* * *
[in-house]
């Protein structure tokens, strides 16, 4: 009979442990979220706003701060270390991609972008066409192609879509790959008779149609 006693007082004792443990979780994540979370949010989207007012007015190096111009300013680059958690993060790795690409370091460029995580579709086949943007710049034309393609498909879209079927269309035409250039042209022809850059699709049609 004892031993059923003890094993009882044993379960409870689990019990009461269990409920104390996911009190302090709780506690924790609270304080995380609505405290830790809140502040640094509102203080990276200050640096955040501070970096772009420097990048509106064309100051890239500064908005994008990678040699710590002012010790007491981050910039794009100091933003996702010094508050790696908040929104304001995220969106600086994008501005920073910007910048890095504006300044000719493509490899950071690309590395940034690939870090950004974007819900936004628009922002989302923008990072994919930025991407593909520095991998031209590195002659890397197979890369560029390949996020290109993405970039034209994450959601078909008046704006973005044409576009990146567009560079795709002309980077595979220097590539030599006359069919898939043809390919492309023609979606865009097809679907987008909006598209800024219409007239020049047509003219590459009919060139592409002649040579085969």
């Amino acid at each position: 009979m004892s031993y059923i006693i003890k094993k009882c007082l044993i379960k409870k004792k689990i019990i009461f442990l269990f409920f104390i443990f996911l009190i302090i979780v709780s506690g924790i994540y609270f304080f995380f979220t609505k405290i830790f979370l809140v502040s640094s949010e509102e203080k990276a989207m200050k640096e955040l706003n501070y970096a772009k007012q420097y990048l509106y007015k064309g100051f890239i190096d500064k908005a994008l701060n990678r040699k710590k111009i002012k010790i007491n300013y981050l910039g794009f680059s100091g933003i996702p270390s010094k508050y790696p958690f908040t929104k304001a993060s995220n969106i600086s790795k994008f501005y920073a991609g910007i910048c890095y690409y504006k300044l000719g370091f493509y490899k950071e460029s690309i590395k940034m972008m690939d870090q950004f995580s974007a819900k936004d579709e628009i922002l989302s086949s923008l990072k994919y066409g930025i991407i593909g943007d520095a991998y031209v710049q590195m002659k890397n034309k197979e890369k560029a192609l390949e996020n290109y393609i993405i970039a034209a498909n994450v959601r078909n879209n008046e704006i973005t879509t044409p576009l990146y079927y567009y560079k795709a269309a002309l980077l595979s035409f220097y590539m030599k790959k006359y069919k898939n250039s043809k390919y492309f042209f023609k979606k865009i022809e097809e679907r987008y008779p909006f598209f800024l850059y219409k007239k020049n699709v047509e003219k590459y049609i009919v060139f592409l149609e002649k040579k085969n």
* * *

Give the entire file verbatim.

[in-house]
């Protein structure tokens, strides 16, 4: 009979442990979220706003701060270390991609972008066409192609879509790959008779149609 006693007082004792443990979780994540979370949010989207007012007015190096111009300013680059958690993060790795690409370091460029995580579709086949943007710049034309393609498909879209079927269309035409250039042209022809850059699709049609 004892031993059923003890094993009882044993379960409870689990019990009461269990409920104390996911009190302090709780506690924790609270304080995380609505405290830790809140502040640094509102203080990276200050640096955040501070970096772009420097990048509106064309100051890239500064908005994008990678040699710590002012010790007491981050910039794009100091933003996702010094508050790696908040929104304001995220969106600086994008501005920073910007910048890095504006300044000719493509490899950071690309590395940034690939870090950004974007819900936004628009922002989302923008990072994919930025991407593909520095991998031209590195002659890397197979890369560029390949996020290109993405970039034209994450959601078909008046704006973005044409576009990146567009560079795709002309980077595979220097590539030599006359069919898939043809390919492309023609979606865009097809679907987008909006598209800024219409007239020049047509003219590459009919060139592409002649040579085969």
């Amino acid at each position: 009979m004892s031993y059923i006693i003890k094993k009882c007082l044993i379960k409870k004792k689990i019990i009461f442990l269990f409920f104390i443990f996911l009190i302090i979780v709780s506690g924790i994540y609270f304080f995380f979220t609505k405290i830790f979370l809140v502040s640094s949010e509102e203080k990276a989207m200050k640096e955040l706003n501070y970096a772009k007012q420097y990048l509106y007015k064309g100051f890239i190096d500064k908005a994008l701060n990678r040699k710590k111009i002012k010790i007491n300013y981050l910039g794009f680059s100091g933003i996702p270390s010094k508050y790696p958690f908040t929104k304001a993060s995220n969106i600086s790795k994008f501005y920073a991609g910007i910048c890095y690409y504006k300044l000719g370091f493509y490899k950071e460029s690309i590395k940034m972008m690939d870090q950004f995580s974007a819900k936004d579709e628009i922002l989302s086949s923008l990072k994919y066409g930025i991407i593909g943007d520095a991998y031209v710049q590195m002659k890397n034309k197979e890369k560029a192609l390949e996020n290109y393609i993405i970039a034209a498909n994450v959601r078909n879209n008046e704006i973005t879509t044409p576009l990146y079927y567009y560079k795709a269309a002309l980077l595979s035409f220097y590539m030599k790959k006359y069919k898939n250039s043809k390919y492309f042209f023609k979606k865009i022809e097809e679907r987008y008779p909006f598209f800024l850059y219409k007239k020049n699709v047509e003219k590459y049609i009919v060139f592409l149609e002649k040579k085969n």